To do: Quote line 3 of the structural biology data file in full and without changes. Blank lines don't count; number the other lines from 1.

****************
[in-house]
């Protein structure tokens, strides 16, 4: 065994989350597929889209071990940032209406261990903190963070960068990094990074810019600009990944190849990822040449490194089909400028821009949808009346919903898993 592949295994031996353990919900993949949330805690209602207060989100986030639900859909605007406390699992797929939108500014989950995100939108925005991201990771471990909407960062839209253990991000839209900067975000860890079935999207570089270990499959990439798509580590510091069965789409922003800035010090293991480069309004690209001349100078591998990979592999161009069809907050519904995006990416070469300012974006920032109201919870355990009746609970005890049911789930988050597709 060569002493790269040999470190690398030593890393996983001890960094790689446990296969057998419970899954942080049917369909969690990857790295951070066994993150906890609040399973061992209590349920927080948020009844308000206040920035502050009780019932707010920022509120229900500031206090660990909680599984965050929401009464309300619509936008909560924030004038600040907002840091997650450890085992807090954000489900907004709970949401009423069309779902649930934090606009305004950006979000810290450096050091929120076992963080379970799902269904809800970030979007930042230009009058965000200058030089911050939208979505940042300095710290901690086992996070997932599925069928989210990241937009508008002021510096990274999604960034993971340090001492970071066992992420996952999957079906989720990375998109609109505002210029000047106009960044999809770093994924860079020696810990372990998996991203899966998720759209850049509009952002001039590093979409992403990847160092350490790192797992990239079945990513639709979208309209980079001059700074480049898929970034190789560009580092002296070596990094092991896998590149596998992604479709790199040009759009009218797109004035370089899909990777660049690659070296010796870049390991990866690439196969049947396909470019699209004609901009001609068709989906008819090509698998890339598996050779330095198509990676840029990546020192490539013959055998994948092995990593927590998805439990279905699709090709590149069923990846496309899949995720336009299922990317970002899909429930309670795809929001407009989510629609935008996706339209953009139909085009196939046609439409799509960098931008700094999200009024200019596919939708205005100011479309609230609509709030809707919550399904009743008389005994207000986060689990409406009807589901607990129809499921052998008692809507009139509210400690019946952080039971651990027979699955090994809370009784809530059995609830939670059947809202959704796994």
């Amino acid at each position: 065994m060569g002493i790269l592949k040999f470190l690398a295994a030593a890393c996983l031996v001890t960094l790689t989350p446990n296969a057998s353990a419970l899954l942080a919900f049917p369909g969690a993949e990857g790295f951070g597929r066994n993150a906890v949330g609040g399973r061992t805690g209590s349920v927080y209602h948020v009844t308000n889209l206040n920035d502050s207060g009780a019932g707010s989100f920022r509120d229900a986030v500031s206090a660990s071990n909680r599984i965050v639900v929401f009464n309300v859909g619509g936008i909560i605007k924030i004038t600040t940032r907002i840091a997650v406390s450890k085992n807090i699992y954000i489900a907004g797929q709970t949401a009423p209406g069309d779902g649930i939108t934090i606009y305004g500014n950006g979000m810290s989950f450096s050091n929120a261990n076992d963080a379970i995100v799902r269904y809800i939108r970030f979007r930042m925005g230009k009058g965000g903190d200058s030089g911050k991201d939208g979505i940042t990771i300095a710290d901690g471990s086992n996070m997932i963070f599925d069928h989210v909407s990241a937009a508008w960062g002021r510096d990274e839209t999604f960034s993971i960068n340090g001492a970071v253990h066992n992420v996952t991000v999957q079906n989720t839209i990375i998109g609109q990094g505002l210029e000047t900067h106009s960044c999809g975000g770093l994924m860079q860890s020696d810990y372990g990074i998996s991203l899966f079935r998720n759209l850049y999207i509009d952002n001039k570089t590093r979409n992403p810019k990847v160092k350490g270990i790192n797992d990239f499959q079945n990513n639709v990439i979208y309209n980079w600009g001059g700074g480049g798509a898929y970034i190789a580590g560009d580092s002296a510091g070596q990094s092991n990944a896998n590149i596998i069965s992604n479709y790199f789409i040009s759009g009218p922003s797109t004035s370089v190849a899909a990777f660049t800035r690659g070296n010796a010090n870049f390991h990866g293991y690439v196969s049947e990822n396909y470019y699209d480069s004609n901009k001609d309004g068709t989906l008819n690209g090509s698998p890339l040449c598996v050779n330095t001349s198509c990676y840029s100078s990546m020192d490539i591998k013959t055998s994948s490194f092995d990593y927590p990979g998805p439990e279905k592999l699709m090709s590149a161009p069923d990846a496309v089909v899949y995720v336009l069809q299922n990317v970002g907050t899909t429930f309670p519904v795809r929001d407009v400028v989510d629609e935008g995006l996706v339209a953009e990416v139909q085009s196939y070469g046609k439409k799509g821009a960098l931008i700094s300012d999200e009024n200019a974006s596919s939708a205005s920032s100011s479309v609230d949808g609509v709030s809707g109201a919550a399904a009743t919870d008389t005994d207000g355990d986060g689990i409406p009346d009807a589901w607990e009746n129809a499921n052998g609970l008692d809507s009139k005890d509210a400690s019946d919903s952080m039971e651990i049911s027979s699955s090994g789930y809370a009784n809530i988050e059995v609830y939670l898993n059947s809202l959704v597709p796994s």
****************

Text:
């Amino acid at each position: 065994m060569g002493i790269l592949k040999f470190l690398a295994a030593a890393c996983l031996v001890t960094l790689t989350p446990n296969a057998s353990a419970l899954l942080a919900f049917p369909g969690a993949e990857g790295f951070g597929r066994n993150a906890v949330g609040g399973r061992t805690g209590s349920v927080y209602h948020v009844t308000n889209l206040n920035d502050s207060g009780a019932g707010s989100f920022r509120d229900a986030v500031s206090a660990s071990n909680r599984i965050v639900v929401f009464n309300v859909g619509g936008i909560i605007k924030i004038t600040t940032r907002i840091a997650v406390s450890k085992n807090i699992y954000i489900a907004g797929q709970t949401a009423p209406g069309d779902g649930i939108t934090i606009y305004g500014n950006g979000m810290s989950f450096s050091n929120a261990n076992d963080a379970i995100v799902r269904y809800i939108r970030f979007r930042m925005g230009k009058g965000g903190d200058s030089g911050k991201d939208g979505i940042t990771i300095a710290d901690g471990s086992n996070m997932i963070f599925d069928h989210v909407s990241a937009a508008w960062g002021r510096d990274e839209t999604f960034s993971i960068n340090g001492a970071v253990h066992n992420v996952t991000v999957q079906n989720t839209i990375i998109g609109q990094g505002l210029e000047t900067h106009s960044c999809g975000g770093l994924m860079q860890s020696d810990y372990g990074i998996s991203l899966f079935r998720n759209l850049y999207i509009d952002n001039k570089t590093r979409n992403p810019k990847v160092k350490g270990i790192n797992d990239f499959q079945n990513n639709v990439i979208y309209n980079w600009g001059g700074g480049g798509a898929y970034i190789a580590g560009d580092s002296a510091g070596q990094s092991n990944a896998n590149i596998i069965s992604n479709y790199f789409i040009s759009g009218p922003s797109t004035s370089v190849a899909a990777f660049t800035r690659g070296n010796a010090n870049f390991h990866g293991y690439v196969s049947e990822n396909y470019y699209d480069s004609n901009k001609d309004g068709t989906l008819n690209g090509s698998p890339l040449c598996v050779n330095t001349s198509c990676y840029s100078s990546m020192d490539i591998k013959t055998s994948s490194f092995d990593y927590p990979g998805p439990e279905k592999l699709m090709s590149a161009p069923d990846a496309v089909v899949y995720v336009l069809q299922n990317v970002g907050t899909t429930f309670p519904v795809r929001d407009v400028v989510d629609e935008g995006l996706v339209a953009e990416v139909q085009s196939y070469g046609k439409k799509g821009a960098l931008i700094s300012d999200e009024n200019a974006s596919s939708a205005s920032s100011s479309v609230d949808g609509v709030s809707g109201a919550a399904a009743t919870d008389t005994d207000g355990d986060g689990i409406p009346d009807a589901w607990e009746n129809a499921n052998g609970l008692d809507s009139k005890d509210a400690s019946d919903s952080m039971e651990i049911s027979s699955s090994g789930y809370a009784n809530i988050e059995v609830y939670l898993n059947s809202l959704v597709p796994s």